During end-of-life care, cancer patients who utilized spiritual, psychology, and social work services received different oncologic treatment, according to research published in The Oncologist.

The researchers noted that there is a lack of understanding about the impact of spiritual caregivers, psychologists, and social workers on end-of-life medical outcomes in oncology, such as reduced use of aggressive care in the final 2 weeks of life, having more time between the last active cancer treatment and death, and increased hospice use.

To gain some insight, the researchers studied 180 cancer patients treated at a hospital in Israel from November 2018 to March 2020. These patients had a life expectancy less than 6 months, their mean age was 63 years, and 52% were men.

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The patients utilized social work (n=154), spiritual (n=99), psychology (n=41), both social work and spiritual (n=84), social work and psychology (n=41), and psychology and spiritual (n=30) services.

Women were more likely to use psychology and spiritual care than men. Patients with Jewish parents born in Israel were more likely to receive spiritual care. Older patients were more likely to receive spiritual care sooner after a diagnosis of metastatic disease. Patients who were less calm were more likely to use social work services.

There were 10 predictors associated with a reduction in aggressive treatment at end of life (adjusted odds ratio [aOR] range, 1.20-4.56). The greatest predictors were having a palliative care conversation with a physician more than 1 week before death and viewing illness as part of life’s randomness.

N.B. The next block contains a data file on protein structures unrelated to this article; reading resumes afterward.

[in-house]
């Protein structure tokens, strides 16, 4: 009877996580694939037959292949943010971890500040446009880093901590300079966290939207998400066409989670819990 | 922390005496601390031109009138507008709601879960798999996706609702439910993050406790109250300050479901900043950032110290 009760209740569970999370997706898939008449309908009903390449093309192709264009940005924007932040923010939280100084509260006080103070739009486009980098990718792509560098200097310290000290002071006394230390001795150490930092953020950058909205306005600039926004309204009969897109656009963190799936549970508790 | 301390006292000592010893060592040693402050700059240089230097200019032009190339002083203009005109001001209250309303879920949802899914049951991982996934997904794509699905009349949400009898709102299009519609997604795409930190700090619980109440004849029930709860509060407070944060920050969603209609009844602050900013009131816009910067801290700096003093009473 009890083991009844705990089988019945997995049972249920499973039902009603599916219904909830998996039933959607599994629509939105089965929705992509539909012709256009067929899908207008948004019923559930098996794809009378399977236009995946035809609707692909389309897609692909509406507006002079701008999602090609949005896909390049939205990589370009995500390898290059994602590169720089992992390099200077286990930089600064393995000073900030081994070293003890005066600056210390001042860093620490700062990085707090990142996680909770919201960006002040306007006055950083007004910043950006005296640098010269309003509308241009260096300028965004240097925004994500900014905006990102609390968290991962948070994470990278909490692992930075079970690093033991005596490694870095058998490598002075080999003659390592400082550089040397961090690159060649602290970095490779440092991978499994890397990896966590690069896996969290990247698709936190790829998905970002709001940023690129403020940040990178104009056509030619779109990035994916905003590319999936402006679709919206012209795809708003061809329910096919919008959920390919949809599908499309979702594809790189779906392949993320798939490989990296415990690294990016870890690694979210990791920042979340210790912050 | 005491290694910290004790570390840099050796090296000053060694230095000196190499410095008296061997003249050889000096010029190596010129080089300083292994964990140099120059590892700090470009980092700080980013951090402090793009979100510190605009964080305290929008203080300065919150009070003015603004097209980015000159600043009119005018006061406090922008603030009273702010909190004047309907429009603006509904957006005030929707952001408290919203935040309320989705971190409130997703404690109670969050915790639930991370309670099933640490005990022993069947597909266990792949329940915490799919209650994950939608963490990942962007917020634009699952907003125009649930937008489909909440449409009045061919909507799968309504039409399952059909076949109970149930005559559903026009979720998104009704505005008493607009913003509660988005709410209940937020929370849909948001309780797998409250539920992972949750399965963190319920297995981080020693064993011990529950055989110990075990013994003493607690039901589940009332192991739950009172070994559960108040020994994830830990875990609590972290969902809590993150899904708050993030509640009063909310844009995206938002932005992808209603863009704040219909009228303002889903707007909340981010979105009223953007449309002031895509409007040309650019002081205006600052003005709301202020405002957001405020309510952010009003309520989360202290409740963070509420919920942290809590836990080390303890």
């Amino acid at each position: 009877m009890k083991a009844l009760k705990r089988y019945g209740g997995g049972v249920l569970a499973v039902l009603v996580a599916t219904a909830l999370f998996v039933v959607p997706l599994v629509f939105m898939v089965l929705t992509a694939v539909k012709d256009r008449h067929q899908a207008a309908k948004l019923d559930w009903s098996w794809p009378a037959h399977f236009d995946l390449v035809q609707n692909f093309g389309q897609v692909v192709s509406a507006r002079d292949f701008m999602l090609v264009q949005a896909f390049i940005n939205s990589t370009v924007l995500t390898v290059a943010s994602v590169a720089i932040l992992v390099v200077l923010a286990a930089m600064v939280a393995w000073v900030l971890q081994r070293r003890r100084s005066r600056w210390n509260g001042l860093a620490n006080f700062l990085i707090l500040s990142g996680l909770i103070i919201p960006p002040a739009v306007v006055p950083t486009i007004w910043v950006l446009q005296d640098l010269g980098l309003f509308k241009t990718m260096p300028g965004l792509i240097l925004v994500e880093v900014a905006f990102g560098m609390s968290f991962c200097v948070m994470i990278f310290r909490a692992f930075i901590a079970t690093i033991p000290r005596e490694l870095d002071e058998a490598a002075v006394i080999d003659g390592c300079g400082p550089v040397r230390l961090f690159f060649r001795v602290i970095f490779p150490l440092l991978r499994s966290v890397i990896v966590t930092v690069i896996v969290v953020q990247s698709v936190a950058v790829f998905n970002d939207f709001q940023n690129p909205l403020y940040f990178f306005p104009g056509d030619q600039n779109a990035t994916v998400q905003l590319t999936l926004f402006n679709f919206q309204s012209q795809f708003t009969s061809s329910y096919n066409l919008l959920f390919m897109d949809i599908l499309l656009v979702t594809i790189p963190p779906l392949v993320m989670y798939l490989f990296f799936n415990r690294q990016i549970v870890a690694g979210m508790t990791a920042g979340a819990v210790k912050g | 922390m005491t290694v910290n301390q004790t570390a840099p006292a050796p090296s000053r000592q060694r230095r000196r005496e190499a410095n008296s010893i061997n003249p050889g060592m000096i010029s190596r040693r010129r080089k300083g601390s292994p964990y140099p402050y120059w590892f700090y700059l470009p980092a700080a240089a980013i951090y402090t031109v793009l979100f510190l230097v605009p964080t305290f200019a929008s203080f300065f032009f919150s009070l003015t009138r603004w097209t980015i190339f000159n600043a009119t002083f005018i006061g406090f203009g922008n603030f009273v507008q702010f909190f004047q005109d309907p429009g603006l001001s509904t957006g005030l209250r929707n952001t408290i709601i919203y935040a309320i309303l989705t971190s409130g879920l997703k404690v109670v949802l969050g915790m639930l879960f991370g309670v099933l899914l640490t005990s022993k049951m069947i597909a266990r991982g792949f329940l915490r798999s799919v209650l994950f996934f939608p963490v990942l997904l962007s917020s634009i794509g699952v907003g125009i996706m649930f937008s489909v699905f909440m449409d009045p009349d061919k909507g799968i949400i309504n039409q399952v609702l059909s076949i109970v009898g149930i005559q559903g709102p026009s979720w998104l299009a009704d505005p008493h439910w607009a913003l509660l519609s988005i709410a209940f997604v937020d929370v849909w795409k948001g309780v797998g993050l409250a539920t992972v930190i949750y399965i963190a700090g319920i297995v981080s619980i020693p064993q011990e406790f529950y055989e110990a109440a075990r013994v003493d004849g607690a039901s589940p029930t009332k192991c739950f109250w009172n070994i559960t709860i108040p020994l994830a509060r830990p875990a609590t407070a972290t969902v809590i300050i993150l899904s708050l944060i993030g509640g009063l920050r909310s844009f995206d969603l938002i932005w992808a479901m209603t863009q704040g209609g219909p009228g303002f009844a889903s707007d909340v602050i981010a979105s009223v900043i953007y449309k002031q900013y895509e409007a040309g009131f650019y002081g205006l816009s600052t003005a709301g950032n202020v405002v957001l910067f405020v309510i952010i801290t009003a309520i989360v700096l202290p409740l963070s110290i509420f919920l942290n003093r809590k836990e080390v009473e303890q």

There were 18 predictors associated with increased time from active treatment to end of life (aOR range, 1.001-2.28). The greatest predictors were discussing interpersonal relationships with a psychologist, spending more with family since the patient’s first spiritual care visit, and having a palliative care conversation more than 1 month before  end of life.

“This study potentially demonstrates the direct impact of social workers, spiritual caregivers, and psychologists on patients’ palliative medical outcomes, beyond generally reducing suffering and improving QOL [quality of life],” the study authors wrote.


Schultz M, Baziliansky S, Mitnik I, et al. Associations between psycho-social-spiritual interventions, fewer aggressive end-of-life measures, and increased time after final oncologic treatment. Oncologist. Published online April 10, 2023. doi:10.1093/oncolo/oyad037

This article originally appeared on Oncology Nurse Advisor